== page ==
Sam was a Captain, but was made acting Major since there was an acute shortage of officers during the War. Soon afterwards, his battalion took part in the battle of Sittang Bridge, during which he was severely wounded. He took nine bullets in the lung, liver and kidneys, and no one thought he would survive. It was here that he was awarded the Military Cross  for gallantry.  The medal was given to him on the spot by Major General Cowan, who was then the Deputy Commander of the British Forces. Cowan, who later commanded 17 Indian Division during the retreat through Burma, probably thought that Sam's chances of survival were slim, and since the MC cannot be given posthumously, decided to award it on the spot. Sam was evacuated from the front line in a serious condition.

Sam would have died had not his faithful Sikh orderly, Sepoy Sher Singh,  carried him in his arms and collaring a doctor, forced him to attend to his wounds. The Australian surgeon initially declined to operate on Sam, since he saw little chance of his surviving. However, Sher Singh would not take no for an answer. By now Sam had regained consciousness. When the surgeon asked what had happened to him, Sam replied : "A bloody mule kicked me." The surgeon laughed, and said: "By Jove, you have a sense of humour. I think you are worth saving." He removed much of Sam's intestines and sitched him up.  Later, his father wrote to him at the hospital: "Son, if you smoke or drink now, you are finished". According to Sam, he did just that and that is why he lived.  

In 1943 Sam went to Quetta to attend the Staff Course after which he was posted as Brigade Major of the Razmak Brigade. Soon afterwards, he was selected to go as an instructor at the Staff College, but before he could go, he was asked to join 9/12 FFR in Burma. He was given the task of supervising the disarming of about 60,000 captured Japanese soldiers and setting up of a prisoner of war camp. According to Sam, this was one of the easiest jobs he has ever done. All he had to do was to call the senior Japanese officer and tell him what he wanted done. The job would invariably be completed well before time. Cases of indiscipline were unheard of and the Japanese never tried to escape.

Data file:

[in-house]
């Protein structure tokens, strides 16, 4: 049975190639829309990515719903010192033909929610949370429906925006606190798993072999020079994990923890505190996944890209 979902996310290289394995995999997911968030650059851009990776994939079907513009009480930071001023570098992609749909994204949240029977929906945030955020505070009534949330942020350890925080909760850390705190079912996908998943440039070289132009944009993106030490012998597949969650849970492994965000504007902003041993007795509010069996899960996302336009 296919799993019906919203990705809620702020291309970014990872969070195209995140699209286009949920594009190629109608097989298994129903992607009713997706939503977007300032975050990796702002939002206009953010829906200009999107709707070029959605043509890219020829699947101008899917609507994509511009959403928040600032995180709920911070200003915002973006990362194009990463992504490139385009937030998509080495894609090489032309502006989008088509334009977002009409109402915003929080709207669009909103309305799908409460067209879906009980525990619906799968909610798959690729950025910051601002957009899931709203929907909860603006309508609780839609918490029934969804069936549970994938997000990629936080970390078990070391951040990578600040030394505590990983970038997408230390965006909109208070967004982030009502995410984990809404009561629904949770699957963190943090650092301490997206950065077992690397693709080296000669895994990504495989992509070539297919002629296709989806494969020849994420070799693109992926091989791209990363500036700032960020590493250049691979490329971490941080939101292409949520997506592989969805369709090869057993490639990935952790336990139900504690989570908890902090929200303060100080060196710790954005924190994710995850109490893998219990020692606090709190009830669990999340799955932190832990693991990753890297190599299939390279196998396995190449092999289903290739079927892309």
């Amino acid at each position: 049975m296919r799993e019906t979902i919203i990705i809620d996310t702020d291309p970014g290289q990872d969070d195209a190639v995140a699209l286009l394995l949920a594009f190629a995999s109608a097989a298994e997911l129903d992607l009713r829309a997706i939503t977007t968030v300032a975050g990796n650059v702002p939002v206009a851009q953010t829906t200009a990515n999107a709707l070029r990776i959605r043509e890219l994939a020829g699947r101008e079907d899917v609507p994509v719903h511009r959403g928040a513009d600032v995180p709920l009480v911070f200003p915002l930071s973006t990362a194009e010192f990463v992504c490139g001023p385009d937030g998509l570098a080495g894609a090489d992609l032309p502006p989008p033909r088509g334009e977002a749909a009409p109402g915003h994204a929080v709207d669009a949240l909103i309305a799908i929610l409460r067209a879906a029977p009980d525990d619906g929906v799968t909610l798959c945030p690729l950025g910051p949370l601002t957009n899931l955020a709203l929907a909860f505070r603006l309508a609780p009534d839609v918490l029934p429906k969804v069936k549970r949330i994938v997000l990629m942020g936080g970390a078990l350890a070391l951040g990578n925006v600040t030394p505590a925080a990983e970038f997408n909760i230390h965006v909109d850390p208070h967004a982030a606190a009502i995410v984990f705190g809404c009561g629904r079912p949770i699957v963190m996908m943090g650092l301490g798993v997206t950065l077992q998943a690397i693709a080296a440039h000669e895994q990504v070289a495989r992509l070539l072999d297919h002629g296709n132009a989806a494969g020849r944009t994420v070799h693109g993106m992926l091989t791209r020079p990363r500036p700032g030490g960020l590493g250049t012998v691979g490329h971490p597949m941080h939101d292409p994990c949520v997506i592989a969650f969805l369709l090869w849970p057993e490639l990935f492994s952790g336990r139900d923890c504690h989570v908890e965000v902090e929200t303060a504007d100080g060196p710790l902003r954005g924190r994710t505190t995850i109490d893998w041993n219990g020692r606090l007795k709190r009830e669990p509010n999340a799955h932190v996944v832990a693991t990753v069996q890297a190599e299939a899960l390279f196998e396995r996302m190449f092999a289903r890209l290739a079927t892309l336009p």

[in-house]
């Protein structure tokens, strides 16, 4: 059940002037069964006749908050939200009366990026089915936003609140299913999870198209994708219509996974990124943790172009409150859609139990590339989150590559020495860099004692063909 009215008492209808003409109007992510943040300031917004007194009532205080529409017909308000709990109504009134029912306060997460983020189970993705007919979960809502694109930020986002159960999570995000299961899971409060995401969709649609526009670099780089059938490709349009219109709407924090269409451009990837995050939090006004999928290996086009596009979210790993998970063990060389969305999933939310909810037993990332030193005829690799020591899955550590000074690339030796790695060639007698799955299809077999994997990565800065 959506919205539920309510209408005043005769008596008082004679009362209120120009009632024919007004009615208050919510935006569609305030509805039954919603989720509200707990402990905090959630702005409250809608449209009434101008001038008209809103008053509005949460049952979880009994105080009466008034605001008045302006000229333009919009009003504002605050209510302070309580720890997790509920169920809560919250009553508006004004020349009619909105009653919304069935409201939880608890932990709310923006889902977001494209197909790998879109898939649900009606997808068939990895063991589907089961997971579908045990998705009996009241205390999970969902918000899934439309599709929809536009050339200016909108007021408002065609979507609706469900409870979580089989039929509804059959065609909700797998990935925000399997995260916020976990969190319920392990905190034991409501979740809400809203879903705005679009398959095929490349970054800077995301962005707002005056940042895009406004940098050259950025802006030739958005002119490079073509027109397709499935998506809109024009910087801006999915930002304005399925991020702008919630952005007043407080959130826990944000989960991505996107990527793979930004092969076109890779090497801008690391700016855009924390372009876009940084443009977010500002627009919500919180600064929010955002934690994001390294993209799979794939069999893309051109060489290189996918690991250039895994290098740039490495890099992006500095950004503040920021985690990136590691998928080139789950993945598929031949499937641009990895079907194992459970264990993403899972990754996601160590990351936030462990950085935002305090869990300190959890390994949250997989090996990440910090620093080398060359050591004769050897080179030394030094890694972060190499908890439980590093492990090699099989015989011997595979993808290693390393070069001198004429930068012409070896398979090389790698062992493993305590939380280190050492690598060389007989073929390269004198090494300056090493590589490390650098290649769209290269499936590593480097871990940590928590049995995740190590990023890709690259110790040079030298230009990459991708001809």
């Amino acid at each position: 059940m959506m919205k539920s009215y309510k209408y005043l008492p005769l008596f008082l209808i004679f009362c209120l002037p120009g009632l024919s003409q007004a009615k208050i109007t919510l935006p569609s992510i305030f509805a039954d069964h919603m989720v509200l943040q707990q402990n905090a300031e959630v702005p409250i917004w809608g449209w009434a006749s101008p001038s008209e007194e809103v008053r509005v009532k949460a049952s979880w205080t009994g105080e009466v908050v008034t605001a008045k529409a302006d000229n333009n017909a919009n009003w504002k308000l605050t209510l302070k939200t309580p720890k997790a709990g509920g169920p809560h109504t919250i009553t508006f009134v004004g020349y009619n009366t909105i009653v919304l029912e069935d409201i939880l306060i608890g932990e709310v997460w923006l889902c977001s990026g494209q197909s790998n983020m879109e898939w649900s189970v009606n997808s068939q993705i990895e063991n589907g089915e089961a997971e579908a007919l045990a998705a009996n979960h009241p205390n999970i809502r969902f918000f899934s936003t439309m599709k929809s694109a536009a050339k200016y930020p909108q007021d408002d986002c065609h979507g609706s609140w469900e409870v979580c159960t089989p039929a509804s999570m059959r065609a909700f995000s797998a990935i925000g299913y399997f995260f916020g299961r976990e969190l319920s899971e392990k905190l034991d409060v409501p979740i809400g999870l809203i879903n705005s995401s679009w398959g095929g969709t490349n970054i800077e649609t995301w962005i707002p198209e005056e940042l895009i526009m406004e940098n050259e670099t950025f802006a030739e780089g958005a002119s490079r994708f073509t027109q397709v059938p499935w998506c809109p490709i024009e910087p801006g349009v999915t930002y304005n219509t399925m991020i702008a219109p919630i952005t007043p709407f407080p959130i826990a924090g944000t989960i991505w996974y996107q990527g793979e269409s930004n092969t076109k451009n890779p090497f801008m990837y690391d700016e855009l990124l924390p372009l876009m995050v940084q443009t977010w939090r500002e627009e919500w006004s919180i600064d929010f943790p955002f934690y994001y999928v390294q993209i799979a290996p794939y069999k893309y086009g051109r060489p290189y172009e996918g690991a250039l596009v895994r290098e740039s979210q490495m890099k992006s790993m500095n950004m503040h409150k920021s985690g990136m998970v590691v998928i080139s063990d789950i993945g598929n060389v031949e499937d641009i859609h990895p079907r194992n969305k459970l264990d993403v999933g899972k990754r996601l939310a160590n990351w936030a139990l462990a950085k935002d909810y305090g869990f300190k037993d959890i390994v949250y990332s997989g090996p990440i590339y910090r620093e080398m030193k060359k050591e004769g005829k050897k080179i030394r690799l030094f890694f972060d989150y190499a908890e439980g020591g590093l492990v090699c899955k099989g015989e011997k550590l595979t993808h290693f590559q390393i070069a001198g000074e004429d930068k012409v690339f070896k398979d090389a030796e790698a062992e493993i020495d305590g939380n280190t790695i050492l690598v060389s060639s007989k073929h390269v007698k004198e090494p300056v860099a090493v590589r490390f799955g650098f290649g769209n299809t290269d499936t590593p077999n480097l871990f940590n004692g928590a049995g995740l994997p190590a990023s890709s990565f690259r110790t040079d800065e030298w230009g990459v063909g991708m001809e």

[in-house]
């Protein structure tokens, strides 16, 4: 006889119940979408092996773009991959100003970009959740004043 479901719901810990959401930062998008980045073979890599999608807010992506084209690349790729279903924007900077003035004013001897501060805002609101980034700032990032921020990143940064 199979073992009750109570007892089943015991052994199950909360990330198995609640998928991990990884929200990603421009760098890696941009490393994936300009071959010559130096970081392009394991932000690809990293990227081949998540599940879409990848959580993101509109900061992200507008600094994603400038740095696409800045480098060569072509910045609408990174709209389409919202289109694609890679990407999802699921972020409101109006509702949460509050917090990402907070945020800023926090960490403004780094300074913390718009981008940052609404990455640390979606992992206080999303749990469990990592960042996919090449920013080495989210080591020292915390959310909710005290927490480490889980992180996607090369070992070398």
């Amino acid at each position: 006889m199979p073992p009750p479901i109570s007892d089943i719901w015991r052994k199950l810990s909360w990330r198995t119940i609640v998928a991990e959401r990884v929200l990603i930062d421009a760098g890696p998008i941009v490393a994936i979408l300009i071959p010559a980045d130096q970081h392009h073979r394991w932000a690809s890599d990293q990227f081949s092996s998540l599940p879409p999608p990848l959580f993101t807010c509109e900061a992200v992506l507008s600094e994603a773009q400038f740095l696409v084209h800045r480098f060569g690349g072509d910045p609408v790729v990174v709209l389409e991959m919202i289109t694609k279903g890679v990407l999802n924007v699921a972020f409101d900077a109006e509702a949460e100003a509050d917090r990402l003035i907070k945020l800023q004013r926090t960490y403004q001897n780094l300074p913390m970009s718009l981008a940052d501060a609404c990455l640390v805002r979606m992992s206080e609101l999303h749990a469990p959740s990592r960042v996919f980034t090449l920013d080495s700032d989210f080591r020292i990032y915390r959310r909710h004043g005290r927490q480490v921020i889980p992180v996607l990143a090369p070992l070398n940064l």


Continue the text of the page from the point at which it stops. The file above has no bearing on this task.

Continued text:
After his return to India, Sam was selected by Field Marshal Claude Auchinleck, the C-in-C, to go to Australia. His job was to educate Australians about India. The Auk felt that Australia, though a member of the Commonwealth, had little contact with India and most Australians were ignorant about the country and her armed forces. Sam spent three months in Australia, giving lectures and holding meetings. On his return, in the end of 1945, the Auk had another surprise for him. He was posted to the Military Operations Directorate as GSO 1. The MO was the holiest of holies and no Indian had ever set foot in its hallowed precincts. This was indeed a rare honour and Sam not only became the first Indian to join MO, but rose to head the organisation in the years to come.

In 1947, when India achieved Independence, Sam was a Lieut Colonel, posted as GSO 1 in MO-3, the section that dealt with future operations and planning. Yahya Khan, who later became President of Pakistan, and S.K. Sinha, who later became Vice Chief of Army Staff in India and is presently the Governor of Jammu and Kashmir, were also posted in MO as Majors. Major General W.D.A. Lentaigne was the Director of Military Operations (DMO). A few days before Partition, they were asked to divide the records, between Pakistan and India. This was accomplished by adopting a rough and ready method. Files which concerned geographical areas which were to go to Pakistan were earmarked for that country, and those that pertained to areas which would remain in India were to be left behind. Those that did not fall in any category were destroyed. Sam took the precaution of making copies of all documents that were going to Pakistan. Surprisingly, as both Sam and Sinha recall, there was no animosity or disagreement between the Muslim and Indian officers during this period.